Library “Art Gallery”

Shadows on the Snow
Shadows on the Snow

I brought a couple of my photos in to be part of the opening exhibit of photos from the Senior’s College classes…one of mine, shown above, is to be included. Last weekend I was part of a group Swarna, the librarian, shanghaied to set policy for this, her’ latest publicity venture for the Montague (PEI) library. She now has a set of chains hanging down on an open wall intended to hold pictures… paintings or photographs. Each exhibit is to be up for 6 weeks and the space is available on a first-come-first-served basis by signup. Being the sort of person she is, there will be “grand openings” every 6 weeks with refreshments… anything you spent at the library book sale supports local programs!

In the discussion of policies, I was surprised to discover how much my experiences with the Artisans on Main…discussed in blogs from last summer… gave me a clear picture of what I did NOT want for this activity.

  • There should be NO jury passing judgement if the art is good enough to be shown.
  • There should be no favoring more polished or professional work over beginners work or even work by children…whoever signs up first gets the space.
  • There should only be help in hanging and arranging an exhibit if the contributor specifically requests it. Otherwise mounting and arranging the exhibit should be entirely the responsibility of the artist (or their mother or father).

I suppose I am still smarting under the exclusivity and judgmental attitude that gradually grew up within the Artisans, but I want this library project to be free form any taint of such restrictiveness. For what its worth, I hope to sign up for a spot soon next week!

New (to me) camera

 

computer screen at 2' with background 6' behind at F1.2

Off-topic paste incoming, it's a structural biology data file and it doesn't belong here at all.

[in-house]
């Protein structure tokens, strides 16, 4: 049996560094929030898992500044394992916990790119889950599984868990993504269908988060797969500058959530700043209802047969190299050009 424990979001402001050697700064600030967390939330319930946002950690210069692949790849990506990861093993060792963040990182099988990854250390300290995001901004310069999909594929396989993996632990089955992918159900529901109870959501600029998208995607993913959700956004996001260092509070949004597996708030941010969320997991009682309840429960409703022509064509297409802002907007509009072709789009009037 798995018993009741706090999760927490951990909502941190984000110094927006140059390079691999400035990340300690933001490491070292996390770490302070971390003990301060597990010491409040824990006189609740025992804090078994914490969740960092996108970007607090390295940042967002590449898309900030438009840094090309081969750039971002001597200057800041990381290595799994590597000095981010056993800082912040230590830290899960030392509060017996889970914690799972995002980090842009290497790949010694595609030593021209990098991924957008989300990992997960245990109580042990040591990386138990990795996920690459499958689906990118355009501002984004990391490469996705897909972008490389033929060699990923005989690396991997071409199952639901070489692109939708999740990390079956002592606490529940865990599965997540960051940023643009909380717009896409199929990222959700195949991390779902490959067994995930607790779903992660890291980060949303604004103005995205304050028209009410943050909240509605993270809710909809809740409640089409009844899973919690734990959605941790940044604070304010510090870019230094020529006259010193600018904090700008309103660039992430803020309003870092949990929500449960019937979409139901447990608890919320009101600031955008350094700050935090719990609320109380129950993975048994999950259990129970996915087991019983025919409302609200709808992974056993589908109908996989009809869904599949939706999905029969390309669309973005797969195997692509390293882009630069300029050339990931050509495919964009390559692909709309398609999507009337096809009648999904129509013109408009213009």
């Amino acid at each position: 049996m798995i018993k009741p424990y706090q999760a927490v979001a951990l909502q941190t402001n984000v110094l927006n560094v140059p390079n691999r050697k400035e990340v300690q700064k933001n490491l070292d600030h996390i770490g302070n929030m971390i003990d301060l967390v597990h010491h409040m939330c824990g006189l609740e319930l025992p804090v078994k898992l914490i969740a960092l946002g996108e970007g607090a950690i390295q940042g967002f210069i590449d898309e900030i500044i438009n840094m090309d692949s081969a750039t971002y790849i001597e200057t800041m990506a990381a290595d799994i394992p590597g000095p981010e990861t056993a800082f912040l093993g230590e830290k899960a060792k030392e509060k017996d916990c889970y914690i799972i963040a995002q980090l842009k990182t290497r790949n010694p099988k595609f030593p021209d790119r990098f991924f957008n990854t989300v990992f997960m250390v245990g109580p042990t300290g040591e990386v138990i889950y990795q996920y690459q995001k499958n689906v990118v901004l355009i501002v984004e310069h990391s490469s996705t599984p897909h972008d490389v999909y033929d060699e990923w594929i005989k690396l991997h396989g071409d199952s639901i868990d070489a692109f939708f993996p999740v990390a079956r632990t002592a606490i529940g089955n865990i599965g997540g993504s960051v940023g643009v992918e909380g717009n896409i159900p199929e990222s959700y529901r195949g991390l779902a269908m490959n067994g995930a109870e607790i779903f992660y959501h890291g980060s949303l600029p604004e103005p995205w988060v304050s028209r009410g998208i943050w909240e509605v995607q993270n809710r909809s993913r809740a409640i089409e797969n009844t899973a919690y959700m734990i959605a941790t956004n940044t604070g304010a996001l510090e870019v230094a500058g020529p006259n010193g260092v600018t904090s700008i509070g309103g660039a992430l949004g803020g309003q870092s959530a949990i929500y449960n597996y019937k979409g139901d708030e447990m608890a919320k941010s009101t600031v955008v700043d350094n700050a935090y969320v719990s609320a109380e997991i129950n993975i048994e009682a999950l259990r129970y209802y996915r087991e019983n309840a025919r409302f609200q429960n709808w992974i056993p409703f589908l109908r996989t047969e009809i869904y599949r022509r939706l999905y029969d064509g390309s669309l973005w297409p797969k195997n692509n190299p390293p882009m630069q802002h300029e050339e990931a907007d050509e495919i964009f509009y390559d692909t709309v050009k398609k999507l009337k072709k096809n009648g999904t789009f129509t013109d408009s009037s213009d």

computer screen at 2′ with background 6′ behind at F1.2

After losing perhaps a dozen auctions I succeeded in acquiring a Nikon D200 digital camera body on eBay, which I was able to pick up in person in Muncie, IN (USA) on the way to visit family in Lafayette.. The particular unit was relatively heavily used with about 90,000 shots taken…rated by Nikon for about 200,000. 

Why did I want an “old” camera? It turns out that the first few Nikon digital models were designed to still work with the older manual lenses, and I had a whole set of nice ones from my film camera days…f55 1:1.2…f135 1:2.8…f19 1:3.8…f28-200 1:3.9-5.6…f500 1:1:8. Most of those lenses are easily duplicated in magnification by almost any cheap digital camera today, but the large apertures…up to 1:1.2…and the wide angle…f19…are the things that are not readily obtained on fixed-lens cameras. In particular the 1.2 allows me to take a picture of a person in front of a busy background by blurring out the background and keeping the subject in sharp focus. Most digital cameras have such sensitive sensors that they don’t need large apertures to gather enough light at hand-held shutter speeds. So the depth of field stays large…sharp focus from 6′ to infinity! The casual user WANTS that sharp-all-over effect so it is no problem for the manufacturer to use cheaper smaller aperture lenses.